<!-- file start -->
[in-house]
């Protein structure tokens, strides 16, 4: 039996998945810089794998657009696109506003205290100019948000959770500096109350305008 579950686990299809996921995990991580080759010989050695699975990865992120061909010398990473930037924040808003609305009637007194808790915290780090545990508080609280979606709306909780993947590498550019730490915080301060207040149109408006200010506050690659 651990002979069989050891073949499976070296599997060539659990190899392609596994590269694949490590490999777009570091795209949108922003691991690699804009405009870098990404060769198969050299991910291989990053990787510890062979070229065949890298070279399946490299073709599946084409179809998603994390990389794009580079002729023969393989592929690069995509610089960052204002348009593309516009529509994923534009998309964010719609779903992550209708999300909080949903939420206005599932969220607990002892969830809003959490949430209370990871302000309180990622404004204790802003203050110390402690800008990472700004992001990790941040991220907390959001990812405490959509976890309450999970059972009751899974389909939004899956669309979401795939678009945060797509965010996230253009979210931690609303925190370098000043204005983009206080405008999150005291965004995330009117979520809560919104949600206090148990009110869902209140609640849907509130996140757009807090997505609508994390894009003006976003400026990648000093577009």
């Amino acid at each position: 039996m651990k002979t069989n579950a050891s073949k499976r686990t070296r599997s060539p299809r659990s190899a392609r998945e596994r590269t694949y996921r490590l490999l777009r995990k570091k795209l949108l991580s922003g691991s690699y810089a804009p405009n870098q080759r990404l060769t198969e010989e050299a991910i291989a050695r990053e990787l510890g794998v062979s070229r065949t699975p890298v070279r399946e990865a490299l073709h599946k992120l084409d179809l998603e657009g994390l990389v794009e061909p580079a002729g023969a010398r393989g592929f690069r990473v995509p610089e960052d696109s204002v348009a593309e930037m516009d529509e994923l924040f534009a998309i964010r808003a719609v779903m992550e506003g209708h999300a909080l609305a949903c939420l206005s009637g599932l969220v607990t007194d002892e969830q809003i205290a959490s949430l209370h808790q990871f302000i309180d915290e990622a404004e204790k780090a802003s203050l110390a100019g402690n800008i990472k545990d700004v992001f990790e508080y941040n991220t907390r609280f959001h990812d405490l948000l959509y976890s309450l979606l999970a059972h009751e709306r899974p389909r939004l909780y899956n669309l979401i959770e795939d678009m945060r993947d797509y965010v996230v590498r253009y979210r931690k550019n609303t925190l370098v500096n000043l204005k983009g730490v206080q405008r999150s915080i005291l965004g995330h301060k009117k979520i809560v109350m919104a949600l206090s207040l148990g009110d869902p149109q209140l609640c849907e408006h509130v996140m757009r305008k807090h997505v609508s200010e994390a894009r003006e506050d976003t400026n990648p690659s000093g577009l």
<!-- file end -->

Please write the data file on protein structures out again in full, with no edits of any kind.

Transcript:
[in-house]
């Protein structure tokens, strides 16, 4: 039996998945810089794998657009696109506003205290100019948000959770500096109350305008 579950686990299809996921995990991580080759010989050695699975990865992120061909010398990473930037924040808003609305009637007194808790915290780090545990508080609280979606709306909780993947590498550019730490915080301060207040149109408006200010506050690659 651990002979069989050891073949499976070296599997060539659990190899392609596994590269694949490590490999777009570091795209949108922003691991690699804009405009870098990404060769198969050299991910291989990053990787510890062979070229065949890298070279399946490299073709599946084409179809998603994390990389794009580079002729023969393989592929690069995509610089960052204002348009593309516009529509994923534009998309964010719609779903992550209708999300909080949903939420206005599932969220607990002892969830809003959490949430209370990871302000309180990622404004204790802003203050110390402690800008990472700004992001990790941040991220907390959001990812405490959509976890309450999970059972009751899974389909939004899956669309979401795939678009945060797509965010996230253009979210931690609303925190370098000043204005983009206080405008999150005291965004995330009117979520809560919104949600206090148990009110869902209140609640849907509130996140757009807090997505609508994390894009003006976003400026990648000093577009």
């Amino acid at each position: 039996m651990k002979t069989n579950a050891s073949k499976r686990t070296r599997s060539p299809r659990s190899a392609r998945e596994r590269t694949y996921r490590l490999l777009r995990k570091k795209l949108l991580s922003g691991s690699y810089a804009p405009n870098q080759r990404l060769t198969e010989e050299a991910i291989a050695r990053e990787l510890g794998v062979s070229r065949t699975p890298v070279r399946e990865a490299l073709h599946k992120l084409d179809l998603e657009g994390l990389v794009e061909p580079a002729g023969a010398r393989g592929f690069r990473v995509p610089e960052d696109s204002v348009a593309e930037m516009d529509e994923l924040f534009a998309i964010r808003a719609v779903m992550e506003g209708h999300a909080l609305a949903c939420l206005s009637g599932l969220v607990t007194d002892e969830q809003i205290a959490s949430l209370h808790q990871f302000i309180d915290e990622a404004e204790k780090a802003s203050l110390a100019g402690n800008i990472k545990d700004v992001f990790e508080y941040n991220t907390r609280f959001h990812d405490l948000l959509y976890s309450l979606l999970a059972h009751e709306r899974p389909r939004l909780y899956n669309l979401i959770e795939d678009m945060r993947d797509y965010v996230v590498r253009y979210r931690k550019n609303t925190l370098v500096n000043l204005k983009g730490v206080q405008r999150s915080i005291l965004g995330h301060k009117k979520i809560v109350m919104a949600l206090s207040l148990g009110d869902p149109q209140l609640c849907e408006h509130v996140m757009r305008k807090h997505v609508s200010e994390a894009r003006e506050d976003t400026n990648p690659s000093g577009l």